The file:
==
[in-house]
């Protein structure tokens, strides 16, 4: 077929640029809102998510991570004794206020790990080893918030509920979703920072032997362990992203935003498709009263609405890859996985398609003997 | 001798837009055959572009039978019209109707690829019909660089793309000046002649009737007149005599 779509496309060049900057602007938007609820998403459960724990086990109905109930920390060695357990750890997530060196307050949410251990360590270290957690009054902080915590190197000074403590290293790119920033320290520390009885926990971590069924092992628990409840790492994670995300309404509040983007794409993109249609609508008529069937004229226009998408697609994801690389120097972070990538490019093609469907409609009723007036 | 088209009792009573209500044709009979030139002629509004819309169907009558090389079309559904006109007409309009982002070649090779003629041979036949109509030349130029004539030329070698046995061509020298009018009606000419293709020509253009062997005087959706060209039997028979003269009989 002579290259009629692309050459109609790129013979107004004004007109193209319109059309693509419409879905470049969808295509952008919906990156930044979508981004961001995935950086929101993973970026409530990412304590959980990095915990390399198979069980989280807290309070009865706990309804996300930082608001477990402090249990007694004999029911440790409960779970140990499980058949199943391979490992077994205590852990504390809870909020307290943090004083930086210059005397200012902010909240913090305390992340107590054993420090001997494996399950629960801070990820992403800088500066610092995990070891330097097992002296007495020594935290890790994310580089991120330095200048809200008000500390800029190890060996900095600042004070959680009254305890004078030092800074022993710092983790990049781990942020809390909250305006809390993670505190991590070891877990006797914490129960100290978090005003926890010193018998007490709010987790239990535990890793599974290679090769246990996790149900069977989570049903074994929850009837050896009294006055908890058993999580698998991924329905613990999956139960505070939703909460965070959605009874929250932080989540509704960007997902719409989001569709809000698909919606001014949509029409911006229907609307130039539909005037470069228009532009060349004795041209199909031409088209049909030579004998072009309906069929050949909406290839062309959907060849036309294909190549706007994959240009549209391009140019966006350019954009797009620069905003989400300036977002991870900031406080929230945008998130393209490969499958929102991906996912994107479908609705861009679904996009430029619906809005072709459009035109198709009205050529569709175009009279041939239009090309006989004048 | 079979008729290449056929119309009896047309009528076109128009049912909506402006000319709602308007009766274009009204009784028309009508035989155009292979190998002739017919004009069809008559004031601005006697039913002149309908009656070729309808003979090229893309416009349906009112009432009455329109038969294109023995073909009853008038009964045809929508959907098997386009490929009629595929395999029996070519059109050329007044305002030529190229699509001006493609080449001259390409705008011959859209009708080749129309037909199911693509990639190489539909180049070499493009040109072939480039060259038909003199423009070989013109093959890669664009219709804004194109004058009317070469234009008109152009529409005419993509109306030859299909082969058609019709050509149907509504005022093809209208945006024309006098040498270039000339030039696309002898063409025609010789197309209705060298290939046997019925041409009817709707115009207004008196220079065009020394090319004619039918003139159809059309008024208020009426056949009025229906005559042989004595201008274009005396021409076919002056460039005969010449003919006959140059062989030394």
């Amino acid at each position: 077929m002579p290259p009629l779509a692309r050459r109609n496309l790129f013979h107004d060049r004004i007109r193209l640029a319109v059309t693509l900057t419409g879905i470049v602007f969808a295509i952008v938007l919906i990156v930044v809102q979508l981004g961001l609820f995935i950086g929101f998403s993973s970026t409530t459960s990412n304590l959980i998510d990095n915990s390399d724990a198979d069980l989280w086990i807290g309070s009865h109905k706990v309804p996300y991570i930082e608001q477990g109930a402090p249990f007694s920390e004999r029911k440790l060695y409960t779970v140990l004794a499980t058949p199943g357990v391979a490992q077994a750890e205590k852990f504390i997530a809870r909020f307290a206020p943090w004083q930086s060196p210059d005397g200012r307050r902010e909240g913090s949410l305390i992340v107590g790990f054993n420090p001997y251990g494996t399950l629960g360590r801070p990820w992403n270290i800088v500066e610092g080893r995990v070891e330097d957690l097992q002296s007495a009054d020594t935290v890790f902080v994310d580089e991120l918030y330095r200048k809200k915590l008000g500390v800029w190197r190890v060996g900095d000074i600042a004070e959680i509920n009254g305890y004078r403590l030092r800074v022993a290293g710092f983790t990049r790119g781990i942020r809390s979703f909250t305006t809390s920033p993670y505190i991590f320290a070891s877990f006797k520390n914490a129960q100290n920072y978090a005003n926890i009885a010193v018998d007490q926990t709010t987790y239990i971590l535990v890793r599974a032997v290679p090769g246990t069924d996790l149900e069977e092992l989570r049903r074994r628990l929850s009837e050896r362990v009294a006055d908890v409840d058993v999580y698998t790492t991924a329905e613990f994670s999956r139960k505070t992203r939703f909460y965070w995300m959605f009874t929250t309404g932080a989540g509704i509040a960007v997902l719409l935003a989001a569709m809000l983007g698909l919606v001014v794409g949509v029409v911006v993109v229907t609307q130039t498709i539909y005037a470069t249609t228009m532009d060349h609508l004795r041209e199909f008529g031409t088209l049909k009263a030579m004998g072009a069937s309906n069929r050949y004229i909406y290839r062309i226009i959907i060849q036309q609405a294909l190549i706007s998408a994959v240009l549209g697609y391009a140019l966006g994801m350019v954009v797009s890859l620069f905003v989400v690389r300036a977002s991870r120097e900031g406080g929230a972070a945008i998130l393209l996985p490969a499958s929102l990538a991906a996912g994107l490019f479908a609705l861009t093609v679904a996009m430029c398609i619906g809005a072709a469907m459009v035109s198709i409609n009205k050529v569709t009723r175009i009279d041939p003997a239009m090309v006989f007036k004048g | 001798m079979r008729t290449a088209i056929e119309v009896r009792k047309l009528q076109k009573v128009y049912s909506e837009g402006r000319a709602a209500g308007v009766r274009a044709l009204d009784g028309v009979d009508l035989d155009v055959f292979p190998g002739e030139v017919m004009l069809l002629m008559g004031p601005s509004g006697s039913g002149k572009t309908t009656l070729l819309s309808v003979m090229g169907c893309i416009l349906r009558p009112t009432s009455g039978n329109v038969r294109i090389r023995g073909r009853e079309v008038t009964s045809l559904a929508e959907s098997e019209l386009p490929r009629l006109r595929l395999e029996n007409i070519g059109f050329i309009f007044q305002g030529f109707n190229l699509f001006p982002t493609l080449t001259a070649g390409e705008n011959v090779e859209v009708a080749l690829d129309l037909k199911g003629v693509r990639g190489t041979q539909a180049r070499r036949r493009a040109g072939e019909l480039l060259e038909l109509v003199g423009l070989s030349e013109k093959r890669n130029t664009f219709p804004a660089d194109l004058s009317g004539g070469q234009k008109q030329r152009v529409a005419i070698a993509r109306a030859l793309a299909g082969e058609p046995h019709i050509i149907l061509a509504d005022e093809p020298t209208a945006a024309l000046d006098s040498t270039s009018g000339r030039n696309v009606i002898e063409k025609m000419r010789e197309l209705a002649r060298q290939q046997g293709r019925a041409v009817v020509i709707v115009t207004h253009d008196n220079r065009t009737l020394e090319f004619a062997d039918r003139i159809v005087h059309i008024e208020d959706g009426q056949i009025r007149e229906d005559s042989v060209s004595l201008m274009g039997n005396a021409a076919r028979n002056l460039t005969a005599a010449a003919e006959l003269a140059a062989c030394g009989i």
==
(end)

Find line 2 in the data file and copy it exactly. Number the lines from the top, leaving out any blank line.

């Protein structure tokens, strides 16, 4: 077929640029809102998510991570004794206020790990080893918030509920979703920072032997362990992203935003498709009263609405890859996985398609003997 | 001798837009055959572009039978019209109707690829019909660089793309000046002649009737007149005599 779509496309060049900057602007938007609820998403459960724990086990109905109930920390060695357990750890997530060196307050949410251990360590270290957690009054902080915590190197000074403590290293790119920033320290520390009885926990971590069924092992628990409840790492994670995300309404509040983007794409993109249609609508008529069937004229226009998408697609994801690389120097972070990538490019093609469907409609009723007036 | 088209009792009573209500044709009979030139002629509004819309169907009558090389079309559904006109007409309009982002070649090779003629041979036949109509030349130029004539030329070698046995061509020298009018009606000419293709020509253009062997005087959706060209039997028979003269009989 002579290259009629692309050459109609790129013979107004004004007109193209319109059309693509419409879905470049969808295509952008919906990156930044979508981004961001995935950086929101993973970026409530990412304590959980990095915990390399198979069980989280807290309070009865706990309804996300930082608001477990402090249990007694004999029911440790409960779970140990499980058949199943391979490992077994205590852990504390809870909020307290943090004083930086210059005397200012902010909240913090305390992340107590054993420090001997494996399950629960801070990820992403800088500066610092995990070891330097097992002296007495020594935290890790994310580089991120330095200048809200008000500390800029190890060996900095600042004070959680009254305890004078030092800074022993710092983790990049781990942020809390909250305006809390993670505190991590070891877990006797914490129960100290978090005003926890010193018998007490709010987790239990535990890793599974290679090769246990996790149900069977989570049903074994929850009837050896009294006055908890058993999580698998991924329905613990999956139960505070939703909460965070959605009874929250932080989540509704960007997902719409989001569709809000698909919606001014949509029409911006229907609307130039539909005037470069228009532009060349004795041209199909031409088209049909030579004998072009309906069929050949909406290839062309959907060849036309294909190549706007994959240009549209391009140019966006350019954009797009620069905003989400300036977002991870900031406080929230945008998130393209490969499958929102991906996912994107479908609705861009679904996009430029619906809005072709459009035109198709009205050529569709175009009279041939239009090309006989004048 | 079979008729290449056929119309009896047309009528076109128009049912909506402006000319709602308007009766274009009204009784028309009508035989155009292979190998002739017919004009069809008559004031601005006697039913002149309908009656070729309808003979090229893309416009349906009112009432009455329109038969294109023995073909009853008038009964045809929508959907098997386009490929009629595929395999029996070519059109050329007044305002030529190229699509001006493609080449001259390409705008011959859209009708080749129309037909199911693509990639190489539909180049070499493009040109072939480039060259038909003199423009070989013109093959890669664009219709804004194109004058009317070469234009008109152009529409005419993509109306030859299909082969058609019709050509149907509504005022093809209208945006024309006098040498270039000339030039696309002898063409025609010789197309209705060298290939046997019925041409009817709707115009207004008196220079065009020394090319004619039918003139159809059309008024208020009426056949009025229906005559042989004595201008274009005396021409076919002056460039005969010449003919006959140059062989030394």